Dear Republicans: You are being disrupted. Not by the protesters who keep showing up at Donald Trump rallies, but by Trump himself.

Trump is like a product that comes on the market and gets gobbled up by customers who the established companies took for granted. He plays by new rules and he’s not weighed down by tradition. He can build his customer base while his competitors are spending all their energy trying to hold on to what they have.

He has a chance to not only beat the competition but also fundamentally change the way presidential elections are run. In the end, political parties’ role as the place where coalitions are formed will never be the same.

That’s one reading of the Trump phenomenon if you apply the concept of disruptive innovation introduced by Harvard Business School professor Clayton Christensen in his 1997 book “The Innovator’s Dilemma.”

Established companies fail, Christensen said, not because they make the wrong choices but because they continue to do the things that please the customers they already have. That creates an opportunity for upstarts that serve the customers who don’t want a high-end product like a mainframe computer or mechanical Swiss watch. Once in a while one of these new products will take off, surpass the establishment and take over the industry. Think Toyota. Think Apple. Think Craigslist.

Take it from someone who has spent the last couple of decades in the newspaper business: Disruption hurts.

Once upon a time, newspapers were solid businesses that rewarded their owners with predictable annual profit margins.

They had a near monopoly on the conversations between retail businesses and their customers, generating enough revenue to pay for news operations. If you wanted to compete with a newspaper, you would have to buy a printing press.

Then the Internet came along and lowered the cost of competition to nearly nothing. We not only had competition from other information sources, but we also lost advertisers, who found cost-effective ways to reach their customers without us.

Craigslist, the free online classified ad site, sucked $5 billion out of the industry between 2000 and 2007, and newsroom budgets shrunk.

And newspapers are not the only institution that has seen this kind of change. The same is true for any organization involved in the transfer of information, including universities, television networks and mainline churches,.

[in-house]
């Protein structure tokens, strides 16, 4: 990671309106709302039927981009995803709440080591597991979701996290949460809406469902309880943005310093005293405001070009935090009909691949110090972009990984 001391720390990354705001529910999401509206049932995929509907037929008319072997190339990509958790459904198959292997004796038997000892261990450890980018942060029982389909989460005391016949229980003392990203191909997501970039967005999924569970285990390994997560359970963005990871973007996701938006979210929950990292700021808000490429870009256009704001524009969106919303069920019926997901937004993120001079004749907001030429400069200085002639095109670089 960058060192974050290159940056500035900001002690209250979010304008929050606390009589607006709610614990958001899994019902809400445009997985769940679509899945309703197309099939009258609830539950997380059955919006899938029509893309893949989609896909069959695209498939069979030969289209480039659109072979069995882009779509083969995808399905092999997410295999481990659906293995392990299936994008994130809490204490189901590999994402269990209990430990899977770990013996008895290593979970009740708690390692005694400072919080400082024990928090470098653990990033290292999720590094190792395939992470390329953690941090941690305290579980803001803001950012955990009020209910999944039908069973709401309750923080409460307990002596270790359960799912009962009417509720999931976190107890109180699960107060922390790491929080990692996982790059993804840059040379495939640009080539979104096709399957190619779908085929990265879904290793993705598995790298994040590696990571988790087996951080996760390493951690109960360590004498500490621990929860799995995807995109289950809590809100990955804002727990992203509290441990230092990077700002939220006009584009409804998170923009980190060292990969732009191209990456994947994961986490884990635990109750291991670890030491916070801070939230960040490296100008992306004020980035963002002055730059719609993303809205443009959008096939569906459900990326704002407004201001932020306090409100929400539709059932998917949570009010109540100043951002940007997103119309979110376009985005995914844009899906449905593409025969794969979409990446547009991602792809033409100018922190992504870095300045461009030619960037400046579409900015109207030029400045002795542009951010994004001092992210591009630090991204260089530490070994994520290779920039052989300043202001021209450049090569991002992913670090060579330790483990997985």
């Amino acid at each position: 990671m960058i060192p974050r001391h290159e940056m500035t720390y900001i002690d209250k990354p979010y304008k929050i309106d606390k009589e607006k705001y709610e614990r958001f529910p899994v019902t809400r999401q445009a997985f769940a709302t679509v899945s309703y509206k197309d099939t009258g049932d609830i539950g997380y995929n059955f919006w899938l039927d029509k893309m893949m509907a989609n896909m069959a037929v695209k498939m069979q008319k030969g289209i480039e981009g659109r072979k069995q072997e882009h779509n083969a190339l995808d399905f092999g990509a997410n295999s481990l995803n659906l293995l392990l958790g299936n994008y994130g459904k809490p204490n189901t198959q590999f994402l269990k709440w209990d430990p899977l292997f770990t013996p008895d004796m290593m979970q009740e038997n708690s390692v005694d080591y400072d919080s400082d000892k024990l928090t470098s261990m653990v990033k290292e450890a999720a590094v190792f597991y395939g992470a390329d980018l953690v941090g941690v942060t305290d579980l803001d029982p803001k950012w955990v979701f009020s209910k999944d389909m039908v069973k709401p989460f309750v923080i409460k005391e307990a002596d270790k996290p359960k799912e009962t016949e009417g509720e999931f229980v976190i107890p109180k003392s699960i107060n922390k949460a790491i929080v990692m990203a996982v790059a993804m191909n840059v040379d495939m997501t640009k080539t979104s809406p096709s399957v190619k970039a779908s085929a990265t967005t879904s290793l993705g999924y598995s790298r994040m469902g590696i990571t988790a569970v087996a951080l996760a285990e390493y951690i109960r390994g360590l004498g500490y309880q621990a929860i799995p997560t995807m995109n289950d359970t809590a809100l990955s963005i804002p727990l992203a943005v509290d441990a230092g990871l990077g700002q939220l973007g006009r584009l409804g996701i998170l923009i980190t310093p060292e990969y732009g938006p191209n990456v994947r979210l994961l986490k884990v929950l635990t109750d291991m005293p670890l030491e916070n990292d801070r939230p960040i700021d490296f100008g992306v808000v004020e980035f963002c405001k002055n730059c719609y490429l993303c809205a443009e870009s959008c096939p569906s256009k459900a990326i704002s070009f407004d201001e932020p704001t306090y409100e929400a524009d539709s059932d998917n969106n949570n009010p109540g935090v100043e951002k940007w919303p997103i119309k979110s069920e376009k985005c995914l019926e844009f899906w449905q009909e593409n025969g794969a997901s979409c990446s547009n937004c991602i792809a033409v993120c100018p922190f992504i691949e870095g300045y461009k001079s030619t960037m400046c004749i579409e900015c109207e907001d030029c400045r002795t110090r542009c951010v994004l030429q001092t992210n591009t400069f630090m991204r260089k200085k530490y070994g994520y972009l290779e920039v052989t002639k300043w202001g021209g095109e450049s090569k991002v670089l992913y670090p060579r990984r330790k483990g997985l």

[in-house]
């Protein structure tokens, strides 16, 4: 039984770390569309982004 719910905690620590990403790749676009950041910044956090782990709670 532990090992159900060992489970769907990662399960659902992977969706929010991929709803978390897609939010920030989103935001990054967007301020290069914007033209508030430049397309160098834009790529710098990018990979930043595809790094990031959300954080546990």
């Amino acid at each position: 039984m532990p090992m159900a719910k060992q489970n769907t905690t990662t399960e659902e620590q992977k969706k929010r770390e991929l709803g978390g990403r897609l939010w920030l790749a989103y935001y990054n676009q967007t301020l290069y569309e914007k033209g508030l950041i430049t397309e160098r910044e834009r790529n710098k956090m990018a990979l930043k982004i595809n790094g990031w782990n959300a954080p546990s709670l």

And now it’s happening to the Republican Party.

Political parties have been in decline for a long time, but they retained a few ways to control the process.

One was money – it takes a lot of it to run for president, and there are a finite number of people willing to contribute. The second is what to do with the money once you’ve gotten it, and the parties maintain relationships with a loose network of professionals who run campaigns.

Imagine you are Jeb Bush. You’ve raised the most money and hired the best talent. You have pollsters and speechwriters. You have policy experts working on position papers. You have media consultants putting together ads. Your research tells you who your voters are and you have a plan to get them to the polls

And then down the escalator comes Donald Trump.

He doesn’t need to raise money, partly because he has a lot of it and partly because he doesn’t need to spend much.

He relies on public polls and he improvises his speeches. He doesn’t have policy papers. He runs very few ads.

What he does is appeal to the passions of people who don’t feel represented by the system and don’t usually vote. He openly appeals to bigotry, encourages violence and attacks anyone in his way.

Some people find it exhilarating, some find it terrifying, but few can look away, so he dominates the news.

Next time around, who will the candidates try to emulate? Trump or Bush?

The better Trump does, the worse for the Republican Party. The bigwigs who are trying to stop him look weak, which is only going to lower their status. If they eventually line up behind him as their nominee, they would be even more diminished.

Harvard’s Christensen argues that established companies can avoid disruption by thinking like innovators, but history has not been kind to the old guard. And innovation does not always make things better.

If around-the-clock attention-grabbing becomes the way people reach the White House, we may find that we miss some of these disrupted institutions, like political parties and newspapers.


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